Posted: 08 Sep 2015 05:39 PM PDT
First Boston Meeting House
The Importance of Church Membership
Church membership at one time was much more important among fundamental Baptists than it seems to be in our day. As a case in point, we shall look at the record of the First Baptist Church of Boston. The church had been born in conflict, and many of the early members had been imprisoned for daring to establish such a witness in the Commonwealth of Massachusetts. But the years passed, and we read of the second law of thermodynamics as it entered the spiritual realm. “the 9th mo 1684 Mr. Dingley & his daughter Recevd as members to comunion by letter of Recomendation. .. . . At A Church meeting September ye 13th 1685. It was agreed upon the Brother Drinker upon consideration of his neglecting to officiate in his place for A long time & still prsisting in soe doeing should be discharged from ye work & office of A Decon and be Admonished to his duty as a member. . . His admonition availed, for he was restored to his place as a member upon acknowledgment of his desertion and promise of Reforming. Hid did not long walk in fellowship with the church, but after two other admonitions, He was rejected for refusing to heare the Church according to the 18 Chap: Mathew: this was sollemly don 5th January 1695.” Church correction, for the most part, is tragically a thing of the past. Church membership in our day is but a badge of approval, and everyone is expected to join a church somewhere. Now the church is filled with unregenerate membership, and the church is no longer pure.
“Michigan has passed a modest labor reform, and the result has been threats and violence from Democratic elected officials and their union henchmen. … To hear the Democrats tell the tale, you would think that Governor Rick Snyder and Michigan’s Republican-controlled legislature had abolished unions. In fact, the legislation merely prohibits unions from forcing workers to pay dues to them as a condition of employment, which is why such measures are called ‘right-to-work laws.’ The law imposes no limitation on unions’ ability to organize, to engage in collective bargaining, or to strike. It merely forbids them to take money out of the pockets of workers who do not wish to join them. In response, Democratic legislator Douglas Geiss declared on the floor of the state house: ‘There will be blood. There will be repercussions.’ And indeed there were: Knife-wielding partisans brought down a tent on representatives from the conservative group Americans for Prosperity — women and children among them — and roughed up bystanders. Fox News contributor Steven Crowder was beaten by the same mob, punched repeatedly in the face. Michigan is the 24th state to enact a right-to-work law, and the most heavily unionized state to do so. … Right-to-work laws do not necessarily hobble unions; rather, they force unions to compete for resources and prove their value to their workers. Some unions provide obvious value: In places in which private-sector unions already are strongly established, right-to-work laws have in fact had little effect on union membership. The critical difference is that workers have a choice. This is a principle that should be codified in law in every state, and at the federal level as well. … The shrieking in Michigan isn’t about workingmen’s wages, but campaign coffers. That is why there is blood.” –National Review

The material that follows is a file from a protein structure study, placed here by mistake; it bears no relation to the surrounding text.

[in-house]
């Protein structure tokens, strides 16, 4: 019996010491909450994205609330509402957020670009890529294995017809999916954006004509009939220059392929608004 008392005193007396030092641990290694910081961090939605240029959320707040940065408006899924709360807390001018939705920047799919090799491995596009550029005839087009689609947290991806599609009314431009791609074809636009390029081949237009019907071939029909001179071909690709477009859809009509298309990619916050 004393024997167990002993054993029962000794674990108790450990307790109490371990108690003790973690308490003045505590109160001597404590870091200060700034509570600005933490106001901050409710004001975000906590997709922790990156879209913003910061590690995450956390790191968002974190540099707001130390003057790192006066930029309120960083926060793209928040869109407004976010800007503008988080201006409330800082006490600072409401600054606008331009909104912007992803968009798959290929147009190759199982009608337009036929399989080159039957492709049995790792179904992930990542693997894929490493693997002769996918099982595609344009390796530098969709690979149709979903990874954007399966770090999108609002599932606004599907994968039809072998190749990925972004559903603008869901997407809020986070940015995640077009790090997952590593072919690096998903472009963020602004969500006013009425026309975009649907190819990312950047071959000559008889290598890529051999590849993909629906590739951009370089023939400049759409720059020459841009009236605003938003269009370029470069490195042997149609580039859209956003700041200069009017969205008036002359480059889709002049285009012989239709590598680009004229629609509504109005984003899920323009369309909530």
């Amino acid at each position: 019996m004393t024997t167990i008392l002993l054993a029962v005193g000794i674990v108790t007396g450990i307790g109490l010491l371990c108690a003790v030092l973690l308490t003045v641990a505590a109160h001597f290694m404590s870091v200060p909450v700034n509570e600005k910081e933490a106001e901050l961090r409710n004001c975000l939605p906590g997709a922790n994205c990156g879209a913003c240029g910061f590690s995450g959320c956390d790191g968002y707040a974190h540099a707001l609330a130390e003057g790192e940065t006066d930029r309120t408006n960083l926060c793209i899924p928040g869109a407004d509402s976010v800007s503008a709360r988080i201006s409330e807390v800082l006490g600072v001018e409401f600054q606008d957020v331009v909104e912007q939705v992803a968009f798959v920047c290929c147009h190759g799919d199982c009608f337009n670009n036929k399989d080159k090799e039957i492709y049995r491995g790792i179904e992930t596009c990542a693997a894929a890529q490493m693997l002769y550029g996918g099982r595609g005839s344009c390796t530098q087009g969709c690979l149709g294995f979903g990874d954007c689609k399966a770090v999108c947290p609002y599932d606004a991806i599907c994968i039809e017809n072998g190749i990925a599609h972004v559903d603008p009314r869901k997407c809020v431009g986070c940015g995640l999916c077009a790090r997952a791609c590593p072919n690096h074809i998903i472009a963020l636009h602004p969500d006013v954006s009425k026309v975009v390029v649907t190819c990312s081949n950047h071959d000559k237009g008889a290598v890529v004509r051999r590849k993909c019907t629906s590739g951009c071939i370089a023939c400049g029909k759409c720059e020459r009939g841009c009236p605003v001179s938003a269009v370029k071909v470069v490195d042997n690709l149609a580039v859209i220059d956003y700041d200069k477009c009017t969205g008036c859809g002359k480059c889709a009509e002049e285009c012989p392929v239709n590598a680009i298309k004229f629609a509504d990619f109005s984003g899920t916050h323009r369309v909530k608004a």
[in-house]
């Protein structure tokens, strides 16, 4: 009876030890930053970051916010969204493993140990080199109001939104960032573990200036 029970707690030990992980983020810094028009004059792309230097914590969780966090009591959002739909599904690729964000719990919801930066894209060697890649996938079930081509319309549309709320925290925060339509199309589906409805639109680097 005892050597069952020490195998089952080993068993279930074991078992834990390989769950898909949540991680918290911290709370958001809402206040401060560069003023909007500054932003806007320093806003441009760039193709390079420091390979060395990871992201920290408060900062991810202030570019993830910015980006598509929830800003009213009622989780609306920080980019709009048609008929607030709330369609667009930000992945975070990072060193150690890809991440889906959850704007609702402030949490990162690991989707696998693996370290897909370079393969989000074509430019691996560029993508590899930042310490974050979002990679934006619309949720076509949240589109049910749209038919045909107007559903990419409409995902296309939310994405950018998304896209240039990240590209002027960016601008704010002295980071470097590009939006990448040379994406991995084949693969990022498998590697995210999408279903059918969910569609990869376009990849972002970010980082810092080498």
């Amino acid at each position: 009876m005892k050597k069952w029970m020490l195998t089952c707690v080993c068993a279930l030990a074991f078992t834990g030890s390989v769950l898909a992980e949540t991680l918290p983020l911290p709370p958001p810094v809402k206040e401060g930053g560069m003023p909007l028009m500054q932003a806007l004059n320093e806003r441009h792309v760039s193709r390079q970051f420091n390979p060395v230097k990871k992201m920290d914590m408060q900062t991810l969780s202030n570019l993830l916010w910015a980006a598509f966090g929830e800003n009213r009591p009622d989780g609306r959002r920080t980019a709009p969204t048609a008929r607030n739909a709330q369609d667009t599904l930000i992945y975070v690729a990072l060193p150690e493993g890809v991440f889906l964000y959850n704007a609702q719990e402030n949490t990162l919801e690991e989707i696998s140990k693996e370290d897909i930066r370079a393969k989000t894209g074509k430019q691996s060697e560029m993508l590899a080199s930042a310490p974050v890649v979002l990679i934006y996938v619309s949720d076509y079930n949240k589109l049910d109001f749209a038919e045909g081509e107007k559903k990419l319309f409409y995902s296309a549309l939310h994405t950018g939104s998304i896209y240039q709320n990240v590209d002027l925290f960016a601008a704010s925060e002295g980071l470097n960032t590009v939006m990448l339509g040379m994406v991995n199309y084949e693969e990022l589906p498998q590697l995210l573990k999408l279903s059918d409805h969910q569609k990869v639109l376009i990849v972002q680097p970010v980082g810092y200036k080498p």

There is no excuse for people to act in such a vile manner. There is no excuse to try and harm women and children by turning over hot coffee and hot chocolate urns. This is a demonstration by people that do not have the intellectual ability to rationally discuss their position. There fall back plan is to use the vilest language possible and be bullies. Simply a display of sub-human behavior.